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Rinsola Babajide: Liverpool Women winger left unsurprised by ‘exhausting and tiring’ social media abuse |  Football News


Liverpool women’s winger Rinsola Babajide has described the abuse she suffers online as “exhausting and tiring” but is hopeful that the recent boycott of intersport social media can inspire positive change.

The 22-year-old recently shared a screenshot of the racist and sexist abuse sent to her on Instagram in April, one of several athletes targeted on social media platforms in recent months.

Although she has come to the conclusion that she is no longer surprised that the abuse is occurring, Babajide is adamant that the perpetrators will not prevent her from playing the sport she loves.

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Babajide described social media abuse as ‘exhausting and tiring’

Speaking on Sky Sports’ Women’s football fair, Babajide said: “The recent thing that has happened is just someone who is sexist and racist towards me under one of my posts.

“It’s exhausting and tiring but I can’t say I’m surprised because it’s happened so often.

“As a black woman in the game, I just feel like it’s part of the sport because it’s happened so often. I just have to make sure I stay strong, ignore it, and keep doing what I love.

“Even my parents and family members parading, they’re sick of it.

“It has happened so regularly that no one is really surprised. They (my family) just want to make sure it doesn’t affect me.

“We have always been told as professional athletes that we should speak out, try to make a change.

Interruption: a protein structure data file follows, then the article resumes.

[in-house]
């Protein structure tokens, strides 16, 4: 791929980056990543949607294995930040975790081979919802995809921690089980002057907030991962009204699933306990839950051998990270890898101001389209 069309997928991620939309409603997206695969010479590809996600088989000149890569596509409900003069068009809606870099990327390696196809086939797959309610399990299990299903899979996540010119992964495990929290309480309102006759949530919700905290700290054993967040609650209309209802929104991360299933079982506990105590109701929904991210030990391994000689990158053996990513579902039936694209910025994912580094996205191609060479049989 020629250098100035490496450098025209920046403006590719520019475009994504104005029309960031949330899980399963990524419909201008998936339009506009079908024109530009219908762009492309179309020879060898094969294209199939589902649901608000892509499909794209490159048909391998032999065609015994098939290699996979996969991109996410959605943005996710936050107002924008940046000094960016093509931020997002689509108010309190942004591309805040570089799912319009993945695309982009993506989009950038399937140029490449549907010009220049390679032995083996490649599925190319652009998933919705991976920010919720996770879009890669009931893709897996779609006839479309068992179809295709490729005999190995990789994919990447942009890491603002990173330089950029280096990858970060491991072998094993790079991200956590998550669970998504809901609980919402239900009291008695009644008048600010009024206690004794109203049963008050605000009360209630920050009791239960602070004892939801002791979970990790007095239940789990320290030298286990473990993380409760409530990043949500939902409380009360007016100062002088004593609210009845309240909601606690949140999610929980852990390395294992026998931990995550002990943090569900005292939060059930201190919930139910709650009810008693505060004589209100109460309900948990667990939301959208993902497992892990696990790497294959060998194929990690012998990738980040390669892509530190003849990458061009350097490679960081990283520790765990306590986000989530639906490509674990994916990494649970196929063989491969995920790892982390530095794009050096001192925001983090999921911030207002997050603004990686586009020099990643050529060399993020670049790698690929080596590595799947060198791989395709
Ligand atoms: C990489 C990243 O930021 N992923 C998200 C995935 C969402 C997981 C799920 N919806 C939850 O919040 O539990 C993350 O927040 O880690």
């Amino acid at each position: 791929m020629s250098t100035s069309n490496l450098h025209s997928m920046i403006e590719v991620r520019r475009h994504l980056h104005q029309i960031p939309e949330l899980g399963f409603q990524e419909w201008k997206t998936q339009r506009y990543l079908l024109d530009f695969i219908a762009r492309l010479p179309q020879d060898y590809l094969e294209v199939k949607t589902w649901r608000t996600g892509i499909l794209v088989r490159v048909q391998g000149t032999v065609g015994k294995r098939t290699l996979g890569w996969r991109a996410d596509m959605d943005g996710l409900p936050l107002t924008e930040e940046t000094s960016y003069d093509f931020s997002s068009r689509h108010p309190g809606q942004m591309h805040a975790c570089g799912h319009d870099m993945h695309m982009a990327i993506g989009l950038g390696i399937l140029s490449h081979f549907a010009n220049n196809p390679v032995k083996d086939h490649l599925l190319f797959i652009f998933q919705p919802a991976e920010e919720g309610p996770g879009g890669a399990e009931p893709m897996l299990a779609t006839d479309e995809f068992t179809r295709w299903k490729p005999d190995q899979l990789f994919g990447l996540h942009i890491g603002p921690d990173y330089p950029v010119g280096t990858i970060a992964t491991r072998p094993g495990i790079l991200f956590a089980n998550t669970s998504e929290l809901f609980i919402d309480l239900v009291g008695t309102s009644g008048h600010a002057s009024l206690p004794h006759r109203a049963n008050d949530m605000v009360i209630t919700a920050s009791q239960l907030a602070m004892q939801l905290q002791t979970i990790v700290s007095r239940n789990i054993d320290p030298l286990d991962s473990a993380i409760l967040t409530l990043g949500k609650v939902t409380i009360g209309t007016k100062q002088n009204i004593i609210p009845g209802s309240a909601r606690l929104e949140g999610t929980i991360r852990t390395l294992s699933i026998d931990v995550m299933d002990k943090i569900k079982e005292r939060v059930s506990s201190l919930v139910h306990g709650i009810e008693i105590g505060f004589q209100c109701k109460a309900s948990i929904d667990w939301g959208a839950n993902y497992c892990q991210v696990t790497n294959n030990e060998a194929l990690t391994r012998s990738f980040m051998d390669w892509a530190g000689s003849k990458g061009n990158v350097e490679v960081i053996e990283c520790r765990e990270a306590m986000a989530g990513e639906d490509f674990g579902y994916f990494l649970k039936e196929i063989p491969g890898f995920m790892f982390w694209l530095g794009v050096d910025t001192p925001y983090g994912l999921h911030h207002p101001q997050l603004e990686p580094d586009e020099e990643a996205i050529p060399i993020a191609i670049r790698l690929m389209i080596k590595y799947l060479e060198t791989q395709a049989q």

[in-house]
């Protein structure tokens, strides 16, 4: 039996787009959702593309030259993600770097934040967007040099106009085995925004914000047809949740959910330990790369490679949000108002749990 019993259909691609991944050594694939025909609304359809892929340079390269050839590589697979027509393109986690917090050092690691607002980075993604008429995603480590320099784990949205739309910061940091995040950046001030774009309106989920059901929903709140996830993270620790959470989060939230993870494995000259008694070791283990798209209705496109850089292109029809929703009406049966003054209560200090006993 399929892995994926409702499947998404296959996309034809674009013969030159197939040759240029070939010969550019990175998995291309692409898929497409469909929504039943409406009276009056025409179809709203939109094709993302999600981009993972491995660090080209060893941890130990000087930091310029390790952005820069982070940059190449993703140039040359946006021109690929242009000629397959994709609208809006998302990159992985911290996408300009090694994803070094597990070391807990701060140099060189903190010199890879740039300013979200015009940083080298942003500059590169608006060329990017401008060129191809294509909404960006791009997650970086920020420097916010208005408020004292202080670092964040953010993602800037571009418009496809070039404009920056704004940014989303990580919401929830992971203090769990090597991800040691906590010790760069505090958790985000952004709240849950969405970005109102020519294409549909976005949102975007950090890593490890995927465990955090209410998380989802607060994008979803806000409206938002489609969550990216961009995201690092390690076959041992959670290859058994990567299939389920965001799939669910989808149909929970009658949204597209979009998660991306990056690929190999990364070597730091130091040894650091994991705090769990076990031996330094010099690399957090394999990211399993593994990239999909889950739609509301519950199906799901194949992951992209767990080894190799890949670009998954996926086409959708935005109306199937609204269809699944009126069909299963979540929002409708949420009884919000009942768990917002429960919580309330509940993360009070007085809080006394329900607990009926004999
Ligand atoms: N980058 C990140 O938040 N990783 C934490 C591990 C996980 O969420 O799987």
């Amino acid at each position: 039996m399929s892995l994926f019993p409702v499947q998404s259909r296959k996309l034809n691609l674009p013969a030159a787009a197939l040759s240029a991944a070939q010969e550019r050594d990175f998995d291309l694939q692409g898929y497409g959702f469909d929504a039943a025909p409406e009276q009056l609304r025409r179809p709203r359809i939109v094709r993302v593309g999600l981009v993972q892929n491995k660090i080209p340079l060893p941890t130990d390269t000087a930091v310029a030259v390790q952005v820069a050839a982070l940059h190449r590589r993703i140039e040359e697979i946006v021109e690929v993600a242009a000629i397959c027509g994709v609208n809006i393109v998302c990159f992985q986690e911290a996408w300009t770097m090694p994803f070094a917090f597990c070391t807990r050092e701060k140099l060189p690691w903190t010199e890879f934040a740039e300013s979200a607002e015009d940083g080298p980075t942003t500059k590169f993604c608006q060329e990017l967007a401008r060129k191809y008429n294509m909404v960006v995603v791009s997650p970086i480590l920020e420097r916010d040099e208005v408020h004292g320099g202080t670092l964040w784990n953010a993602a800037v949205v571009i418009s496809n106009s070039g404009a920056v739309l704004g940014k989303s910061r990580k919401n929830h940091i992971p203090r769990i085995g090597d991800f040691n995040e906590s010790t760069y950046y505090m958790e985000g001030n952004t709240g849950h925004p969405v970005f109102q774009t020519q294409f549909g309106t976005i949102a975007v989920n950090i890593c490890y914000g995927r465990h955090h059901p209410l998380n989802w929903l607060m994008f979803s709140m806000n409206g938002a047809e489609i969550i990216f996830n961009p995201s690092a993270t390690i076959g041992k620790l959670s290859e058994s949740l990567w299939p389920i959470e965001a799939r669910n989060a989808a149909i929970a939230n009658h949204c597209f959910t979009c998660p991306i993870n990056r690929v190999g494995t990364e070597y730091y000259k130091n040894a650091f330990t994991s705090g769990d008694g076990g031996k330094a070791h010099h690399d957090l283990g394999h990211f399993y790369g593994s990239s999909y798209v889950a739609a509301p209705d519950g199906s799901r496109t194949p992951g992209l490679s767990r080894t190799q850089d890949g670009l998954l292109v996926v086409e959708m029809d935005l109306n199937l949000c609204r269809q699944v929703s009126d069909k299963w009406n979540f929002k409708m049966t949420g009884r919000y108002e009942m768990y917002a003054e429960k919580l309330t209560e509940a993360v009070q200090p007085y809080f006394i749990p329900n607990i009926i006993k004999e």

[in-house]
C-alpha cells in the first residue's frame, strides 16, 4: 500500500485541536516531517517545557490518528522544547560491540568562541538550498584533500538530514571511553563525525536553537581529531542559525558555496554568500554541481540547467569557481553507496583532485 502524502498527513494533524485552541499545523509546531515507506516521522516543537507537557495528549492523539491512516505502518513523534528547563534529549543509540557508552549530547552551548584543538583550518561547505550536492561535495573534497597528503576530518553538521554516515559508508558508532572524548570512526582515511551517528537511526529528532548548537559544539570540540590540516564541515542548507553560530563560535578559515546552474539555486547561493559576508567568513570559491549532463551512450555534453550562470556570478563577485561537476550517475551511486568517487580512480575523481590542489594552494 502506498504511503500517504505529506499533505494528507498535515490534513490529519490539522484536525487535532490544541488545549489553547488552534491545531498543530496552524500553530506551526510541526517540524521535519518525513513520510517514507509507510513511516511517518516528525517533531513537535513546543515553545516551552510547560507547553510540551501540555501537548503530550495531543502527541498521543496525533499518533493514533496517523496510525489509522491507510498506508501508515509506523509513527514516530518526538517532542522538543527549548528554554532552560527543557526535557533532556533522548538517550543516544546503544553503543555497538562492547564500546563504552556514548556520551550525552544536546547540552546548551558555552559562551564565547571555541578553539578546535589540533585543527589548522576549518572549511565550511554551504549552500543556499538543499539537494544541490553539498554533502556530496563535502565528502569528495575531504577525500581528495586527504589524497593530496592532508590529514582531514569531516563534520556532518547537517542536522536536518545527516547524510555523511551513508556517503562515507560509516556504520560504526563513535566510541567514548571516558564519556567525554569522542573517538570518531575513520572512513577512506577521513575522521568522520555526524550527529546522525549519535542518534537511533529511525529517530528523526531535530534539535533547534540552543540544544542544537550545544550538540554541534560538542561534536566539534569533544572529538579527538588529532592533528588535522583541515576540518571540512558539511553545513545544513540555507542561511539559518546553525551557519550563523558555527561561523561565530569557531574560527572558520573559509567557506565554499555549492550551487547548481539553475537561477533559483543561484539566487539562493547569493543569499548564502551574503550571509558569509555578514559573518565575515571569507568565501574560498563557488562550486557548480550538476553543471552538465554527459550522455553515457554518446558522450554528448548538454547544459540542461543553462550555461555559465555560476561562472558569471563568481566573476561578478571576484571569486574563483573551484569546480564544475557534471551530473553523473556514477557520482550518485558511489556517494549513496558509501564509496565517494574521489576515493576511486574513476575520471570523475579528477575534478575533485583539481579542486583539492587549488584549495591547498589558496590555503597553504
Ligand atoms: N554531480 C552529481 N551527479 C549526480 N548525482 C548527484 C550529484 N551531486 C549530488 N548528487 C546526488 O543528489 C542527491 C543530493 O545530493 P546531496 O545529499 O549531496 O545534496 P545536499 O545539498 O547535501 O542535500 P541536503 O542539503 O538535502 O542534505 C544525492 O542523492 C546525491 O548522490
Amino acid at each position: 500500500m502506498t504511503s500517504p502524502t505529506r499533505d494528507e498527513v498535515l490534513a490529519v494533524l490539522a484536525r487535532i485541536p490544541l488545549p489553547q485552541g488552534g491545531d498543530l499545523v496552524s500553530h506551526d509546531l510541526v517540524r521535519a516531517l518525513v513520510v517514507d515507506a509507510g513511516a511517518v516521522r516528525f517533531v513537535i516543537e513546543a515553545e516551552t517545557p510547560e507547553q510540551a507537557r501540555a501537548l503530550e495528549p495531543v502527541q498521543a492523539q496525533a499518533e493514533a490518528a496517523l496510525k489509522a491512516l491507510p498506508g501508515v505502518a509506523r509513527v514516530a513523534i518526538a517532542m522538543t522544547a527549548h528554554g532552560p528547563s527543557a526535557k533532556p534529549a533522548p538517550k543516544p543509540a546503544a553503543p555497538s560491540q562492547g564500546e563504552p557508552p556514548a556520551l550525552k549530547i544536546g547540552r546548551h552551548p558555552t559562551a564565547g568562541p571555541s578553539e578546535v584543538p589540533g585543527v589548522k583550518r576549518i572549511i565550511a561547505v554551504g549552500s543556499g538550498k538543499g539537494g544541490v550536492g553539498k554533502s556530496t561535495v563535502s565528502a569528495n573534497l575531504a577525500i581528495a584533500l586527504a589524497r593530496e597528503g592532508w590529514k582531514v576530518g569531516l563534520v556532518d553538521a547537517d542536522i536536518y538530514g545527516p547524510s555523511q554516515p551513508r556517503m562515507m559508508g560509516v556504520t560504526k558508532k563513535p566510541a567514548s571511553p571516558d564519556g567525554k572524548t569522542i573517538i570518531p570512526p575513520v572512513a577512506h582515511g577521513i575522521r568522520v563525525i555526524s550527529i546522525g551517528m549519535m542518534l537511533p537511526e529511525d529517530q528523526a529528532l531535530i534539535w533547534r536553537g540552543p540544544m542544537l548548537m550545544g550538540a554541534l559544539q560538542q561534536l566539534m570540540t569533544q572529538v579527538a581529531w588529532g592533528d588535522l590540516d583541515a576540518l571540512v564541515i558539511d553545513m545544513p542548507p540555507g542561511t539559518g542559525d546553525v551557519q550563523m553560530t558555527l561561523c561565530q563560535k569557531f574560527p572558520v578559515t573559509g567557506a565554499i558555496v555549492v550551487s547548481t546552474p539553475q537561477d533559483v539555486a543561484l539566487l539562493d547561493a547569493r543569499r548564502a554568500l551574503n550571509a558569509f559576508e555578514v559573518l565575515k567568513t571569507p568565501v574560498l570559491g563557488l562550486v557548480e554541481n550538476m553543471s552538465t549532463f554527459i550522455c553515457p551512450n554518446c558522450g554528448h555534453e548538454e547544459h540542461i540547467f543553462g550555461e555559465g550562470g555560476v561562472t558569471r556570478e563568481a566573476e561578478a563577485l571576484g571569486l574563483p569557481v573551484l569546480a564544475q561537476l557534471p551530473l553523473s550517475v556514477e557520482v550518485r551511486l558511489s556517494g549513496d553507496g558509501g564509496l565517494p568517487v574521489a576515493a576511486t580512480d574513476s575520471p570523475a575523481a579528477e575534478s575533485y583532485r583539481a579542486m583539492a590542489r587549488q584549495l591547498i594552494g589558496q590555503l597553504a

“A lot of us have spoken out and social media platforms are still not responsible.”

In case of abuse, Babajide contacts his agent who then contacts the relevant authorities and social media platforms.

In his case, the offending account was closed, but Babajide wondered how people deemed abusive could create another account under a new, often anonymous profile.

Rinsola Babajide: Liverpool Women winger left unsurprised by ‘exhausting and tiring’ social media abuse |  Football News
Picture:
Babajide hopes social media boycott can inspire change, but wondered why offenders could create new accounts

While admitting that the kinds of changes needed may be slow to occur after a four-day social media boycott in sports such as football, rugby, cricket and tennis, the need for education remains an issue. vital importance.

She also hopes that social media companies can put in place stricter measures to make it more difficult to access their platforms.

“The person who sent me these messages created a new account right after,” Babajide added. “I don’t understand why they are allowed to make another one.

“I don’t expect a miracle to happen right now. I know it will take time to educate everyone and let them know that discrimination is not fair.

“Hopefully social media platforms let us know that they don’t endorse and end negative words people use on social media – that it makes it harder to verify your account and have an account on them. social media, or if it’s disabling them and quickly deleting the negative comments they see. “

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